“Hackers gain access to corporate phones and/or voicemail systems and either use those numbers or sell them to others who can quickly rack up excessive phone charges,” explains Duffield. “Unfortunately, most organizations don’t realize they have a problem until their phone bill arrives, a bill for which they are financially responsible.” Duffield offers the following best practices from TDS Telecommunications Corporation to protect your PBX system from fraudulent activity:

  • Do not use any preconfigured default codes and passwords and change default settings as soon as possible after the system is installed
  • Force password and authorization code changes for employees periodically
  • Do not keep extensions active for former employees
  • Check the recorded announcement on your voicemail regularly to ensure the greeting is indeed yours
  • Disable the remote notification, auto-attendant, call-forwarding and out-dialing capabilities from your voicemail if they are not used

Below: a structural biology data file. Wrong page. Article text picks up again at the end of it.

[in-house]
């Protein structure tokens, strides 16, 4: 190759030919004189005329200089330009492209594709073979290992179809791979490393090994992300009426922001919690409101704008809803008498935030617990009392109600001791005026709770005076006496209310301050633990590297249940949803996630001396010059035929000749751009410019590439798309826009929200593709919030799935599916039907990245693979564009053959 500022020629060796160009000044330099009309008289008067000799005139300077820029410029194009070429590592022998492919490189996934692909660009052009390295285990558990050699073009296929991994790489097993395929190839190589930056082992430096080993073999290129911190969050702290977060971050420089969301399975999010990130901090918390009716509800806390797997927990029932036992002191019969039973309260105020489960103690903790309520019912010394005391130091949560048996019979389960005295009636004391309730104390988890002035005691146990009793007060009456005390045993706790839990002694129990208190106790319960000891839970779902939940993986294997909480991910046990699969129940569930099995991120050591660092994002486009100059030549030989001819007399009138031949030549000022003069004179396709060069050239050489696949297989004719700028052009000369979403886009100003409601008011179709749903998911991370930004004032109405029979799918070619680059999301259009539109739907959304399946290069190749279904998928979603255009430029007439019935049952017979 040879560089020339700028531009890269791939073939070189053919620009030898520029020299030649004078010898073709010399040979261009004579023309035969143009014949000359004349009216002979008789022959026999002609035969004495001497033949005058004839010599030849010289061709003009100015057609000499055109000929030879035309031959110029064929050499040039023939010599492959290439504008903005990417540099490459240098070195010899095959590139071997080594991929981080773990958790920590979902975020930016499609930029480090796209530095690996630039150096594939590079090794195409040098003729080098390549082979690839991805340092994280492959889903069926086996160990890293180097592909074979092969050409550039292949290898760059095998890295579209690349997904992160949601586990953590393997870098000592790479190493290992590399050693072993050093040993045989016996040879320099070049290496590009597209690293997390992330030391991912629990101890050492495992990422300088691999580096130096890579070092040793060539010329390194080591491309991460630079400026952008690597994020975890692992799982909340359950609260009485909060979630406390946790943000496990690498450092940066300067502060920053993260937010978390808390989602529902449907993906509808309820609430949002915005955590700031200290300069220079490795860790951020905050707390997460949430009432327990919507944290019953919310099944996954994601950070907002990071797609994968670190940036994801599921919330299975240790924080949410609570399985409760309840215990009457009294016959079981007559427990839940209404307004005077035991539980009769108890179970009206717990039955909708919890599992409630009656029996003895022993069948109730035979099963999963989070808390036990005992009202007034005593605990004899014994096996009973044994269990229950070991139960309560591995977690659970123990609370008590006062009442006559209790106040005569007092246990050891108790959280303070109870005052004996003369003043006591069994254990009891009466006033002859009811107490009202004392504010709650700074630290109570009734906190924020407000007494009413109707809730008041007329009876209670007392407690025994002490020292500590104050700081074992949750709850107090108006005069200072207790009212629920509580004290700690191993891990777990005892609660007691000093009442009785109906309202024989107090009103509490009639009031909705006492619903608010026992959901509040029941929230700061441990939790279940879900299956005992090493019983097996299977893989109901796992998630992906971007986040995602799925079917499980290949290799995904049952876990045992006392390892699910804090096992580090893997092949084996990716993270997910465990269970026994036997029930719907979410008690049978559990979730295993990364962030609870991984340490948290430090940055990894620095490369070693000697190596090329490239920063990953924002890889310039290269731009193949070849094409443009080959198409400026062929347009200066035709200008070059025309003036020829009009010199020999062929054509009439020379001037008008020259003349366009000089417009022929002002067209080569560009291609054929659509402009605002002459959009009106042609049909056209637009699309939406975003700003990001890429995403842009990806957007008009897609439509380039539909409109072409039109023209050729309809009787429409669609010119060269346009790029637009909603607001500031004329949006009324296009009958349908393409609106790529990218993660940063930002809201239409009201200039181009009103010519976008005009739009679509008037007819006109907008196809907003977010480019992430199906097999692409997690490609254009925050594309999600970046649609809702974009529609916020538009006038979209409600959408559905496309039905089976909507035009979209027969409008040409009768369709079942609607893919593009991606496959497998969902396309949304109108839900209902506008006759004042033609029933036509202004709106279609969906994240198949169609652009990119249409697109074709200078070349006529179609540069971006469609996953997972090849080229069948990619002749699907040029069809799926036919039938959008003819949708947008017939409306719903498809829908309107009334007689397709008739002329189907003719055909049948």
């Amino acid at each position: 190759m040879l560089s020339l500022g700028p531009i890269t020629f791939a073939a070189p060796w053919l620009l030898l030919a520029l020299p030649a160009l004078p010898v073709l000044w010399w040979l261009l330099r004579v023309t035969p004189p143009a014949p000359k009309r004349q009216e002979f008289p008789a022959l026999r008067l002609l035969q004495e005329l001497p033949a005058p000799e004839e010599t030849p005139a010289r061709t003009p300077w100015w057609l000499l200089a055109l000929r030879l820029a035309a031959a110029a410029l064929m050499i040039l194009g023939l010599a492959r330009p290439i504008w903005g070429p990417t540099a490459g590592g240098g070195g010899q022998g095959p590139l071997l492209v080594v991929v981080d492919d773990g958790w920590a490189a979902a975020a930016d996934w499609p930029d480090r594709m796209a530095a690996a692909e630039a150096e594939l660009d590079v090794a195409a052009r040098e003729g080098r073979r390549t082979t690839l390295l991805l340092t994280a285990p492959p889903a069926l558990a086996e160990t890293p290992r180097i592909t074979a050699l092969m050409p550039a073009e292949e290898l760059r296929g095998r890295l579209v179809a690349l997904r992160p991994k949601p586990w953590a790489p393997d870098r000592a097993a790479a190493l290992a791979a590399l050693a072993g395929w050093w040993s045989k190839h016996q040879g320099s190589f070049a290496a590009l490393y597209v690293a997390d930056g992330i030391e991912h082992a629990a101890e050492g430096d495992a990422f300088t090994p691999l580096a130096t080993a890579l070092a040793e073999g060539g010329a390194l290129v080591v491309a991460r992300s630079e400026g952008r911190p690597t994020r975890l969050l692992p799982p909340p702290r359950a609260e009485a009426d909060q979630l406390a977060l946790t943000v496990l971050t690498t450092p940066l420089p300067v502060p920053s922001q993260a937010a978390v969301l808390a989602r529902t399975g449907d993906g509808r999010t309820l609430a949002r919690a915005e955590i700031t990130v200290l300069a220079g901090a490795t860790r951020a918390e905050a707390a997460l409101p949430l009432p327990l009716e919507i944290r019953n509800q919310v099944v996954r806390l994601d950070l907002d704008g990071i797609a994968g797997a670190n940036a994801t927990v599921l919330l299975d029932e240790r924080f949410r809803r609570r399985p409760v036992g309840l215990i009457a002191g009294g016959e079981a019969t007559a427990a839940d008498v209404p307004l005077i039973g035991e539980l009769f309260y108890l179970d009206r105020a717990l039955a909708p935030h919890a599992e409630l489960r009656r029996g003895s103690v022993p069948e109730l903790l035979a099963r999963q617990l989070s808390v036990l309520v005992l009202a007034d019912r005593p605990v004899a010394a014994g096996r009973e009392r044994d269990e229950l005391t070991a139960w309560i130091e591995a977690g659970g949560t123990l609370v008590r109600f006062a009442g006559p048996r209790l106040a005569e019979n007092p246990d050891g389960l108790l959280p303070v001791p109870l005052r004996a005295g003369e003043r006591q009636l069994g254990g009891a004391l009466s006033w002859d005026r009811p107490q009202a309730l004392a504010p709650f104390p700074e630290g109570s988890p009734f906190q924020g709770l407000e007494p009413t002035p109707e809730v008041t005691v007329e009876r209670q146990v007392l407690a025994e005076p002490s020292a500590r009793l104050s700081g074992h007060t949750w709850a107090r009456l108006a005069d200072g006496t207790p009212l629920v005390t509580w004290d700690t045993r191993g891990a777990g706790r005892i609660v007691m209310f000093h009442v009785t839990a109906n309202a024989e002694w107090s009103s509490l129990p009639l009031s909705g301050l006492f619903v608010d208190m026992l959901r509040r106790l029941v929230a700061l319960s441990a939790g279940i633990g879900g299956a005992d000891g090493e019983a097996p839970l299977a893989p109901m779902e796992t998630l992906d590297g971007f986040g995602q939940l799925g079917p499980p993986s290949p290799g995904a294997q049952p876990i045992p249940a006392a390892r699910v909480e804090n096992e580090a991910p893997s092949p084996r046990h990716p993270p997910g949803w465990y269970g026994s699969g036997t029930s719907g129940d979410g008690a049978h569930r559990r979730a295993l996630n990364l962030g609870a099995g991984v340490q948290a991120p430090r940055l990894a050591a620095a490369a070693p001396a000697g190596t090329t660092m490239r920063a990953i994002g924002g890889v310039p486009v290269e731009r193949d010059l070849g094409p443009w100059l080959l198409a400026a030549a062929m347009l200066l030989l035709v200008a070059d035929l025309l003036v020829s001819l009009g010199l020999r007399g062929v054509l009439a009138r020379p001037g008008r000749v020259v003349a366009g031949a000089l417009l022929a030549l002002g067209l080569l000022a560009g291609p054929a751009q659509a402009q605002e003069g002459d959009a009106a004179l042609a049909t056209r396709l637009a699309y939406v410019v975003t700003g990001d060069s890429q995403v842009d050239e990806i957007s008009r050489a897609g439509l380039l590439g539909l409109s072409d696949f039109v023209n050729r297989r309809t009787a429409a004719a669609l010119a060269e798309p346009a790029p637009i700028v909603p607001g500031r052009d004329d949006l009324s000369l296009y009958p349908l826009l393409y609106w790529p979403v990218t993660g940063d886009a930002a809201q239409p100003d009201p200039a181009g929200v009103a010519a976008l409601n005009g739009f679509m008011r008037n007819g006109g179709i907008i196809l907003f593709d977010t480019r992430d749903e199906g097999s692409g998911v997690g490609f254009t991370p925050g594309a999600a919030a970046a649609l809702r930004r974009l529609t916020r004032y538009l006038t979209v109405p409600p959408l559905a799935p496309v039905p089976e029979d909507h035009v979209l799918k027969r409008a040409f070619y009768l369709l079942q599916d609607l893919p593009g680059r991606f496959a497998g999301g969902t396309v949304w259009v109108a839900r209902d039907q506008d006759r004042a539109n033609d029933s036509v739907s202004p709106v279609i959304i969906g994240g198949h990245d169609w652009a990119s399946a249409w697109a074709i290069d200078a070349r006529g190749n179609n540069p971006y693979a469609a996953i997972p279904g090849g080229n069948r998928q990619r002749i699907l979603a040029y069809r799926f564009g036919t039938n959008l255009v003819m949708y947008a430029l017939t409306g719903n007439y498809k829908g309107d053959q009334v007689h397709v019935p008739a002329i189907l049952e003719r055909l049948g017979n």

• Consider restricting calls from international or long-distance locations to which your company does not require access
  • Familiarize yourself with your company’s call patterns and monitor them regularly
  • Keep your PBX system in a secure location to which only authorized users have access

“Don’t wait for your phone bill to detect PBX fraud,” advises Duffield. Take the necessary steps to protect your system from telephone hackers who pose a financial and security threat to your organization.

Other Topics

Frank Mortimer

EMC Field Services Supervisor Frank Mortimer is on a mission to have every liquefied petroleum (LP) gas dealer operate in the safest way possible. For the past year, he’s visited with a number of dealers who have reported a minimal number of claims. As a result of these visits, EMC has developed a series of best practices that any LP dealer can follow to help reduce losses: